Third Sector Awards: A timely reminder of charity excellence

The charity sector continues to display stellar levels of talent, imagination and diversity, as the awards showed, writes Andy Hillier

Look Good Feel Better: Marketing Campaign winner
Look Good Feel Better: Marketing Campaign winner

Given the barrage of negative press coverage and political sniping about the sector in recent months, it would be easy to forget the outstanding work that continues to be done by UK charities at home and around the world.

This year's Third Sector Awards served as a reminder of this. Among the winners of the 23 awards are charities that excel at helping people with disabilities, working for an end to homophobic and gender discrimination, looking after abandoned animals, and providing development and medical services overseas. They were an annual showcase of excellence.

The awards were presented this year at a ceremony at the Grand Connaught Rooms in central London on 24 September. Winners included Look Good Feel Better, a charity that offers beauty advice to women undergoing cancer treatment. It won the Marketing Campaign award for #Warpaint4Life, an initiative to which the advertising industry donated digital billboard space across London to help raise awareness of the charity's work.

Social media campaigns featured heavily among the winners. For example, Jo's Cervical Cancer Trust won best Communications Campaign for #SmearForSmear, which encouraged women to use social media to post "selfies" of themselves with smeared lipstick to remind younger women of the importance of smear tests. And WaterAid's To Be A Girl, winner of the Digital Marketing Campaign award, used social media to raise funds and awareness of the lack of clean water and toilet facilities for girls living in poorer countries.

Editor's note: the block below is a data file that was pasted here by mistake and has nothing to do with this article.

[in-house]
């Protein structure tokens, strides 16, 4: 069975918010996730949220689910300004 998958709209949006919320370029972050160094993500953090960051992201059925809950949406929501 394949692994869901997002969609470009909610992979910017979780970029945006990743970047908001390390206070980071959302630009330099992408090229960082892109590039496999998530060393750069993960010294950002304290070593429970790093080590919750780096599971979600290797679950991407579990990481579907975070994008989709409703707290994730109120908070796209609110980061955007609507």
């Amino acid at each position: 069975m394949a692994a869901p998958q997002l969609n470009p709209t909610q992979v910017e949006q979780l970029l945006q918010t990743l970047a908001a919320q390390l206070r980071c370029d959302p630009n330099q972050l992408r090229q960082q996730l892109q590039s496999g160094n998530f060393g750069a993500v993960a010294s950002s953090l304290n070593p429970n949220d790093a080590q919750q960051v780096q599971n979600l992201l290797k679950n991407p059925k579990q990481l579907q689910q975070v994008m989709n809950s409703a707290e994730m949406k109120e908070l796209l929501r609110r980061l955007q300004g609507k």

The awards also recognised the exceptional efforts of individuals in the sector, such as Dallas Pounds, chief executive of the Royal Trinity Hospice, who won the award for best Rising Chief Executive for putting the south London hospice on a firmer financial footing during her first two years in charge.

For the second year, the Britain's Most Admired Charities awards, which are decided in a vote by the chief executives of charities, were presented on the same night. The Alzheimer's Society won Most Admired Charity, the RNIB's Lesley-Anne Alexander was named Most Admired Chief Executive and Sir Lenny Henry won Celebrity Charity Champion.

More details about this year's winners can be found on the website:

And the winners are…
Brand Development RNLI
Communications Campaign Jo's Cervical Cancer Trust
Marketing Campaign Look Good Feel Better
Digital Innovation Royal Mencap Society
Digital Marketing Campaign WaterAid
Annual Report Keech Hospice Care
Enterprise Award: Shared Interest Society
Social Investment Award: Golden Lane Housing
Breakthrough of the Year: Quaker Social Action
Fundraising Event: Unicef UK
Fundraising Campaign: Save the Children
Fundraising Team: Battersea Dogs & Cats Home
Volunteer Manager: Claire Jenkins, Grow Movement
Volunteer of the Year: Alice Walker-Shakespeare, Chicks
Corporate Partnership: Guide Dogs with Microsoft
Charity Partnership: The Big Give with the Charities Trust
Small Charity, Big Achiever: Diversity Role Models
Big Impact Award: Muntada Aid
Charity Chair of the Year: Caitlin Dean, Pregnancy Sickness Support
Rising Chief Executive: Dallas Pounds, Royal Trinity Hospice

Britain's Most Admired Charities
Most Admired Charity: Alzheimer's Society
Most Admired Chief Executive: Lesley-Anne Alexander, RNIB
Celebrity Charity Champion: Sir Lenny Henry

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